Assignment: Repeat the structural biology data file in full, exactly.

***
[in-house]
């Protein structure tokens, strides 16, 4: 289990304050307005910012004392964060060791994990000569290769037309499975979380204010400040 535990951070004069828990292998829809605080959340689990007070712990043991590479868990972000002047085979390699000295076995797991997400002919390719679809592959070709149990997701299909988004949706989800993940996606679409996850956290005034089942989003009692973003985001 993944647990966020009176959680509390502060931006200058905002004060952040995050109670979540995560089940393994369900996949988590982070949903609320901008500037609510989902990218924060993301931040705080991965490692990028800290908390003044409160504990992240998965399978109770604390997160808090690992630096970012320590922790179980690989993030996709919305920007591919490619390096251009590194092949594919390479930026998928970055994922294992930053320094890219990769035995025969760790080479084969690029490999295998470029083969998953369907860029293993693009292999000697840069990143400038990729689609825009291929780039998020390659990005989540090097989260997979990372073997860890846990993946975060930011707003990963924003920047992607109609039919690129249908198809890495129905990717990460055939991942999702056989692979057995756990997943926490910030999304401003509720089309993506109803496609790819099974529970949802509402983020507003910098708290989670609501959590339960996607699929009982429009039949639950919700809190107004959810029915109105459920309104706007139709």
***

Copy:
[in-house]
């Protein structure tokens, strides 16, 4: 289990304050307005910012004392964060060791994990000569290769037309499975979380204010400040 535990951070004069828990292998829809605080959340689990007070712990043991590479868990972000002047085979390699000295076995797991997400002919390719679809592959070709149990997701299909988004949706989800993940996606679409996850956290005034089942989003009692973003985001 993944647990966020009176959680509390502060931006200058905002004060952040995050109670979540995560089940393994369900996949988590982070949903609320901008500037609510989902990218924060993301931040705080991965490692990028800290908390003044409160504990992240998965399978109770604390997160808090690992630096970012320590922790179980690989993030996709919305920007591919490619390096251009590194092949594919390479930026998928970055994922294992930053320094890219990769035995025969760790080479084969690029490999295998470029083969998953369907860029293993693009292999000697840069990143400038990729689609825009291929780039998020390659990005989540090097989260997979990372073997860890846990993946975060930011707003990963924003920047992607109609039919690129249908198809890495129905990717990460055939991942999702056989692979057995756990997943926490910030999304401003509720089309993506109803496609790819099974529970949802509402983020507003910098708290989670609501959590339960996607699929009982429009039949639950919700809190107004959810029915109105459920309104706007139709």